Senator Alan Peter Cayetano on Friday urged the members of the bicameral conference committee tackling the 2023 national budget to give more attention to agriculture, infrastructure development, financial aid and distribution to families in need, healthcare access, and education, saying these are the top concerns for our “kababayans”.
In a letter addressed to the members of the bicam committee dated December 2, 2022, Cayetano said that his colleagues must align the budget “both with the administration’s agenda and with our kababayans’ biggest socio-economic problems the lack of equal economic opportunities, insufficient wages, and the high prices of necessities like food and medical care.”
The senator pointed out that firstly, the most effective way to address the issue of high food prices – which has driven persistently high inflation nationwide in the last 10 months – is to make the agriculture sector more productive.
He said the agriculture budget “should be responsive to what our farmers and fisherfolk need the most today: aid in high prices of fertilizer and feeds, expansion of our farm-to-market road network, improved irrigation, and the rehabilitation and modernization of fishponds and fisheries support systems.”
“By strengthening support to the agriculture sector through assistance that will lower input costs, the government can boost local food production and eventually bring down the cost of food prices for the Filipino consumer,” Cayetano said.
The senator also brought up the issue of what he described as the outsized proportion of the budget of the Department of Public Works and Highways (DPWH) for 2023 that will be spent on maintenance and rehabilitation works, compared to the funds aligned for constructing new roads and bridges.
According to Cayetano, the government has more than enough money to spend on new and vital infrastructure in the countryside. However, he questioned the decision to allow the DPWH to allocate around P212.5 billion for maintenance and rehabilitation of existing government projects, as well as an additional P166 billion for flood management projects.
“This speaks volumes, not only to the priorities of the department but also to the quality of work that has been done in our public works through the years,” he said in the letter.
Cayetano questioned the lump sum appropriations in the DPWH budget totalling P10 billion which they found during the budget deliberations, intended for projects he described as “ambiguously titled” such as “Construction of Solar Water Supply System Regionwide.” The senator suggested using more neutral project names that will allow the agency more flexibility in implementation, and would prevent it from committing to “untested” and “vague” public works projects.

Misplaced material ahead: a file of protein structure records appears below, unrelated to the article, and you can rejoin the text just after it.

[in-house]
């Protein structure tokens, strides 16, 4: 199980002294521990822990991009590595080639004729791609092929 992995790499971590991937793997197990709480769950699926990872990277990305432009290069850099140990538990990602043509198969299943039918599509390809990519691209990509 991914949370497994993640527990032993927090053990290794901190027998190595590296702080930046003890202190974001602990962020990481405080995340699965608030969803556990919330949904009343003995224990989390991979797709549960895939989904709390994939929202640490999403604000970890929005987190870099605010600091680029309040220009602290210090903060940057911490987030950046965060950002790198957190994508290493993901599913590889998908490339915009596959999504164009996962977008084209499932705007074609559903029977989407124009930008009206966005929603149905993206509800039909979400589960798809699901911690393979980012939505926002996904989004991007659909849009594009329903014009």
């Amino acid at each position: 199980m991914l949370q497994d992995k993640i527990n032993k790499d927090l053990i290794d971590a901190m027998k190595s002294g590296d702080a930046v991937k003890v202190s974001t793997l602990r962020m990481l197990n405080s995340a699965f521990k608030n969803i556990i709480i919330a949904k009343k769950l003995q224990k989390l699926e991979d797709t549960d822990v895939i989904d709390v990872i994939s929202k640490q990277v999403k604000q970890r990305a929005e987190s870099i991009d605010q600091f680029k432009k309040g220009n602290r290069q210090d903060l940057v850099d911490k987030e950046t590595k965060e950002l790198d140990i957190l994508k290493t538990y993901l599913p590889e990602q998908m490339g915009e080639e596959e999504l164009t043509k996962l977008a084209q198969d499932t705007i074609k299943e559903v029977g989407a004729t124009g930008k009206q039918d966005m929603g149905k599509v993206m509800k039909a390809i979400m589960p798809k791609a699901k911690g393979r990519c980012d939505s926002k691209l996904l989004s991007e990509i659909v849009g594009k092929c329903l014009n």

He also spoke about the existence of at least P200 billion in cash transfers and subsidy programs implemented by different government agencies under the 2023 proposed national budget. The senator suggested that the money instead be given to families outright, and to facilitate the distribution of the subsidies through mobile phone applications.
“Why not make the distribution easier either by giving cash assistance to every Filipino, or by developing and using mobile apps for easier distribution of ayuda?” Cayetano said.
For the health sector, Cayetano proposed in his letter a five-year plan, the start of which could be incorporated into the 2023 budget, that will improve access to healthcare even in far-flung communities.
Key points of the plan include the goal of setting up a fully-equipped and staffed health center in every barangay, upgrading facilities and staff compensation in the country’s biggest hospitals, and ensuring free healthcare and medicines for indigent patients.
He added that while the country’s primary healthcare infrastructure is being built out over the next five years, the government should invest in floating hospitals to be operated by Philippine Coast Guard and the Philippine Navy.
“The budget for this was supposed to be included in the 2021 General Appropriations Bill during the bicam, but was taken out in the last minute. I am praying that this time we can do the opposite and put it in now,” Cayetano said.
The senator also took aim at the K-to-12 program, which he has previously criticized in the Senate budget deliberations for failing to prepare students either for employment or higher education.
“The choice is clear: either fully fund K-to-12 so that students who graduate from the program are sufficiently equipped for work without the necessity of going to college, or we return to K-to-10 and spend the amounts we save from removing two grade levels to improve our basic education,” Cayetano said.
Lastly, he added a warning to his fellow lawmakers to look out for double appropriations and lump sum entries in the 2023 budget, describing these as “unconstitutional.”
The senator appealed in his letter to his colleagues in the bicam committee to see the 2023 budget as a chance to make growth equitable across the country.
“We want an equitable sharing of government resources, and the opportunities for growth and advancement that come with it. We want to bring the benefits of a well-planned and well-executed budget to every purok, barangay, municipality, city, and province,” he said.
“No one must be left behind simply because of the circumstances of his birth — walang iwanan maski saan o sino ka man,” he said.